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Gloomy news

Brian Taylor | 13:48 UK time, Tuesday, 10 November 2009

More gloomy news on jobs and the Scottish economy.

The Lloyds Banking Group, which now includes HBOS, is to shed around 1000 Scottish posts - although redeployment may reduce the number of permanents jobs lost to around half that figure.

It follows retrenchment at the Royal Bank of Scotland - with jobs going and to go.

In Glasgow, the city council is preparing to offer voluntary redundancy to staff aged over 50. With an eye to the Westminster by-election in the city, the move has been condemned by the SNP.

The Labour leadership at the council says it has a policy of no compulsory redundancy which will stay in force at least until the end of the fiscal year in March 2010. The policy is annually reviewed.

The council says further that the likely redundancy trawl (it has yet to be formally endorsed) is part of a wider reform package which is intended to shake up what the council does and how it does it.

In Dumfries and Galloway, the local authority has agreed to consult on a package of savings which could, inevitably, mean job losses.

Collectively, Scotland needs to review ways of reviving our economy. Is it to be done primarily by stimulating private enterprise - with all the risks, the attendant ups and downs?

Cutting costs

Or should we continue to place reliance upon our relatively substantial public sector - currently, and for the foreseeable future, beset by pressure to cut costs?

Does the public sector enhance private enterprise - or squeeze the life out of it?

Can we do things differently in the public sector, perhaps in a way which would work more coherently with private business?

Should there be a greater role for the third sector, for social enterprise? Should corporate social responsibility become an intrinsic element of business growth, rather than an adjunct?

Good questions all, when voiced dispassionately. But perhaps rather difficult to hear in the raucous brouhaha which masquerades as political debate.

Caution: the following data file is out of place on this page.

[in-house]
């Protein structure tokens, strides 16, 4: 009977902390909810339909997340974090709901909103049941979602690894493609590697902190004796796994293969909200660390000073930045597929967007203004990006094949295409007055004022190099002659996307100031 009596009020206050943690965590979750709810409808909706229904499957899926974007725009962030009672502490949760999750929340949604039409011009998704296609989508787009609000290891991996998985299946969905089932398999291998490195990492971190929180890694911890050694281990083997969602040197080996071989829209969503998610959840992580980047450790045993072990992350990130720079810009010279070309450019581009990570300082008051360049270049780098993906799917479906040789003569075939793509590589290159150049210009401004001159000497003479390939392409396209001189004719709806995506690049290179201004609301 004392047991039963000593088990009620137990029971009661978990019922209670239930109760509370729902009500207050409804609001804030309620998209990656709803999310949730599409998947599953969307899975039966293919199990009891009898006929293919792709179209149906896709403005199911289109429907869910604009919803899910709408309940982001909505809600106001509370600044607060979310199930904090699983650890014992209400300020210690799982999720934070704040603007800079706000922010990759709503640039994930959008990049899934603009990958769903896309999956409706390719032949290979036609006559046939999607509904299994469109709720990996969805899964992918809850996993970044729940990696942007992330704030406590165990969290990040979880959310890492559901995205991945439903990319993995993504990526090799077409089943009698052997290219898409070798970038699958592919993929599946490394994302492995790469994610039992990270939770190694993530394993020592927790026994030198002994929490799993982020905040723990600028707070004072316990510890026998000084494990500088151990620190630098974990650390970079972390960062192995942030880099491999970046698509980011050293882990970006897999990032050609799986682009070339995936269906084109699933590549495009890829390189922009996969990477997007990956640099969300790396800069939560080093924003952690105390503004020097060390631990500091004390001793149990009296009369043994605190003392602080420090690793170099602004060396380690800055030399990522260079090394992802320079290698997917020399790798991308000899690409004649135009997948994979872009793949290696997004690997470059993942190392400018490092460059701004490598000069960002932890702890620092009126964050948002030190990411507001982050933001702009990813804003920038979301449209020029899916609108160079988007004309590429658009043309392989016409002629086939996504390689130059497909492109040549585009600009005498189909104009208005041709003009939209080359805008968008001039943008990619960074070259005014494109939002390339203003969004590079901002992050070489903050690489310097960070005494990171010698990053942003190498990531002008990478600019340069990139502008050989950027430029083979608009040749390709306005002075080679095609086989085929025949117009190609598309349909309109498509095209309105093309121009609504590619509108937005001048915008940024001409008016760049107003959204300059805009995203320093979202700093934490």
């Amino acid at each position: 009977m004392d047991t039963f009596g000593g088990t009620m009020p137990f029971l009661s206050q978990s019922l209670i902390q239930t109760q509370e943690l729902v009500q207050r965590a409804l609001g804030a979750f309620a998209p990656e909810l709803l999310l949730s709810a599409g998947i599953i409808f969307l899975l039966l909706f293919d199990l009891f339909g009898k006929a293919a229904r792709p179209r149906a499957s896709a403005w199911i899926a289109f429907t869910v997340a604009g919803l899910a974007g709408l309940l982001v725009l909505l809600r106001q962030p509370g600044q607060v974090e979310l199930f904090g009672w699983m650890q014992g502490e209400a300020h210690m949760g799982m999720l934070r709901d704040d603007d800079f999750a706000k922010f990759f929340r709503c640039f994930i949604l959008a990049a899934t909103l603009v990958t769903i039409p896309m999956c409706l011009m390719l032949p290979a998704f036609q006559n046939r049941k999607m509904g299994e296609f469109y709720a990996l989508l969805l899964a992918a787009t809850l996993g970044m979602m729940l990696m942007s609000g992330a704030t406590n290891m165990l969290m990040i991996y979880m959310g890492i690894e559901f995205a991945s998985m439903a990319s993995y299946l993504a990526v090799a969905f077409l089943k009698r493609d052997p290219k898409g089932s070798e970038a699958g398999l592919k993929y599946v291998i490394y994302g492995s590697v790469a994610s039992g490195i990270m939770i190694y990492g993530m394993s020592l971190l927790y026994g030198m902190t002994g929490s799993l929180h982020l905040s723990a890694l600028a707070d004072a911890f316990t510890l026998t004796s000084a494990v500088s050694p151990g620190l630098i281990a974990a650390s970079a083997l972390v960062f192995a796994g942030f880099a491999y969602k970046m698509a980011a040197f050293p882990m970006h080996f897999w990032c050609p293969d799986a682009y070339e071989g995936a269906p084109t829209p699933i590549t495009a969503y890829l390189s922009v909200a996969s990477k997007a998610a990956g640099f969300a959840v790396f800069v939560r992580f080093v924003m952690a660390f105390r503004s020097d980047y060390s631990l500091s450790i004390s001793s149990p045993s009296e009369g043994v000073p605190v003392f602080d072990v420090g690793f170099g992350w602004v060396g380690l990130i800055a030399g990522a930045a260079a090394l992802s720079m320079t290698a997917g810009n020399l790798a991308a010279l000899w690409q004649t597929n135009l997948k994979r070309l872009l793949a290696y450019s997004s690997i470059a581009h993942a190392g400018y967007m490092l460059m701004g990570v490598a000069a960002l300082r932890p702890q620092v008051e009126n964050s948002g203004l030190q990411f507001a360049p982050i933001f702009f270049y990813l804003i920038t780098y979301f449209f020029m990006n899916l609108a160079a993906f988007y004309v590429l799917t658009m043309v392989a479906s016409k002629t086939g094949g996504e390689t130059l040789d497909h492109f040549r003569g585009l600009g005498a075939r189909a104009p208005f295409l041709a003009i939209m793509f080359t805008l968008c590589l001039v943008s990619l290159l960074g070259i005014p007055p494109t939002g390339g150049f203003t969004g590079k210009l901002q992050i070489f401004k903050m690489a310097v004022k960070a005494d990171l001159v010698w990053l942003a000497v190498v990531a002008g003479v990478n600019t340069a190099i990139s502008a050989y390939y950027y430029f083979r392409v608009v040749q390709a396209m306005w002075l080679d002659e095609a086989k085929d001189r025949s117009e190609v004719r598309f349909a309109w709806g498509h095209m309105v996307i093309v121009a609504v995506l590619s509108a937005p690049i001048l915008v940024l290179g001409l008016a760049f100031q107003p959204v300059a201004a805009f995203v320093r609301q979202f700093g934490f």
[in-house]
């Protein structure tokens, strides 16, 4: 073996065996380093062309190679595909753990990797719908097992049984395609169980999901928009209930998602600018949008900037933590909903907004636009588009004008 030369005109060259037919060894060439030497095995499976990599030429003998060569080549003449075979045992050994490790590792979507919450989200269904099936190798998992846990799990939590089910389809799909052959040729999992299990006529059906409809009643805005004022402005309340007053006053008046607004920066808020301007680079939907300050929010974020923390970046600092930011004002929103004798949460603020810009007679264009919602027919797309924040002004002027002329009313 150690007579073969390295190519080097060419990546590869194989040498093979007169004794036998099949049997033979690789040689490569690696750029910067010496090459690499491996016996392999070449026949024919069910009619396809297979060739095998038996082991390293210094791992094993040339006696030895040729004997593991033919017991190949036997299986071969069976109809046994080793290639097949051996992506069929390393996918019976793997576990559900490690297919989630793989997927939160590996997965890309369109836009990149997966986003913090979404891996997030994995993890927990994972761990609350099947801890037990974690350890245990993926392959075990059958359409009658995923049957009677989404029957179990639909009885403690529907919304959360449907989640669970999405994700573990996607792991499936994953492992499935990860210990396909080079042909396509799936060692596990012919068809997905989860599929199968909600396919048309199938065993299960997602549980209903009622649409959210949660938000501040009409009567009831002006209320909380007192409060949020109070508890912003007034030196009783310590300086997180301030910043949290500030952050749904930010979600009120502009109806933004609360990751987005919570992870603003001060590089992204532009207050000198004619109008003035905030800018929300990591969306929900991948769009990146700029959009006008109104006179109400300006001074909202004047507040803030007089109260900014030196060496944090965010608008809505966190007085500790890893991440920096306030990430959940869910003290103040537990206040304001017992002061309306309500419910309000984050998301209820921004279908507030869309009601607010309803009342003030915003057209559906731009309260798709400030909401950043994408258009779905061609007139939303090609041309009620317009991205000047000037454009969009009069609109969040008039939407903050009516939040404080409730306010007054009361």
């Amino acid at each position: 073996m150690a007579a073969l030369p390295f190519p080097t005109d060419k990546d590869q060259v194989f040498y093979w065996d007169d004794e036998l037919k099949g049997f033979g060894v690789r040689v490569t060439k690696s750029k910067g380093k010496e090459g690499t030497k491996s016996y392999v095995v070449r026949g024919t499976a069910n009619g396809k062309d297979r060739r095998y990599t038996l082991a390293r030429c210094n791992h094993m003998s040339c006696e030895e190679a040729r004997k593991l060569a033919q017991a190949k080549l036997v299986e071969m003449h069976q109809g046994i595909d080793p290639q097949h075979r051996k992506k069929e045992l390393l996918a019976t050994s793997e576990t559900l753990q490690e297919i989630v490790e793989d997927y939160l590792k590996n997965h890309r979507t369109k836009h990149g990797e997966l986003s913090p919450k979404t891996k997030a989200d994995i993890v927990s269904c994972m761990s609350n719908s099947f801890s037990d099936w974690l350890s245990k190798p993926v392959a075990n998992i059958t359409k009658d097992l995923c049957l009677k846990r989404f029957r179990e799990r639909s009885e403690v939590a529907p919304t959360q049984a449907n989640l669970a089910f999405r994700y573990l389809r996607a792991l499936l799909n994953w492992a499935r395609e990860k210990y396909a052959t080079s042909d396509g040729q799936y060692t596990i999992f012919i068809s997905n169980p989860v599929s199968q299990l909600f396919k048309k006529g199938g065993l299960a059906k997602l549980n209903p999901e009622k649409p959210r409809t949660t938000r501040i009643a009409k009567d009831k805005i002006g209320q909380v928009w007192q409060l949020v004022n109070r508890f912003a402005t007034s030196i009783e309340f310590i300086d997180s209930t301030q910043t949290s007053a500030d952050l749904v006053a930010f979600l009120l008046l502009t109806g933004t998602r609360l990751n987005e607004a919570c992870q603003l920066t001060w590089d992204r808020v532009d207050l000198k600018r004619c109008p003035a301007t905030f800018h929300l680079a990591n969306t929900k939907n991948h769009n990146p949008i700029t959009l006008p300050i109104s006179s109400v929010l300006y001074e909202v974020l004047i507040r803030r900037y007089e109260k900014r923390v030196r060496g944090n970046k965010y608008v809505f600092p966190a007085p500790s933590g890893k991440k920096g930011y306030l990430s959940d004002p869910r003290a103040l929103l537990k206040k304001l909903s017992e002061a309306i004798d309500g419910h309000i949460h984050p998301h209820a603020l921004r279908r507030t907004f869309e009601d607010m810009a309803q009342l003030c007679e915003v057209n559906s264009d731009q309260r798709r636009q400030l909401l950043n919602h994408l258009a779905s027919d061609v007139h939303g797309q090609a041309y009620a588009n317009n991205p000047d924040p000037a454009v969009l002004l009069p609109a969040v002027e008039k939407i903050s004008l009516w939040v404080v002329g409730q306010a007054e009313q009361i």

You will tell me that it is impossible to mount such an analytical discussion while a by-election is pending. I accept that. It has already, and entirely understandably, frozen negotiations over next year's Holyrood budget.

Post Thursday, you may tell me that it is impossible to discuss consensually because there is a UK General Election in the offing. Then there will be elections to the Scottish Parliament. Then . . .

Trust system

Me, I like the sound of the approach being adopted by David Berry, the SNP leader of East Lothian council.

With an eye to spending cuts to come, he asked council officials to "think out of the box."

One idea which emerged - in Mr Berry's "smorgasbord" - was a trust system which would allow schools more control over budgets.

He is adamant that nothing is fixed, nothing settled. He is equally keen to stimulate a coherent debate, free from preconceptions.

David Berry didn't need the realistically gloomy Audit Scotland report to tell him that his local authority budget is tight and getting tighter.

When I chatted to him, he sounded notably - and encouragingly - uninterested in apportioning blame for that.

His concern was with sorting it. It's a fundamental approach which - the partisan row over the Glasgow Airport rail link apart - has been followed by Glasgow's Steven Purcell and some other leaders.

Scotland needs a comparably iconoclastic approach from the entire public and private sector.

The way it's aye been will not be good enough. Not by a mile.


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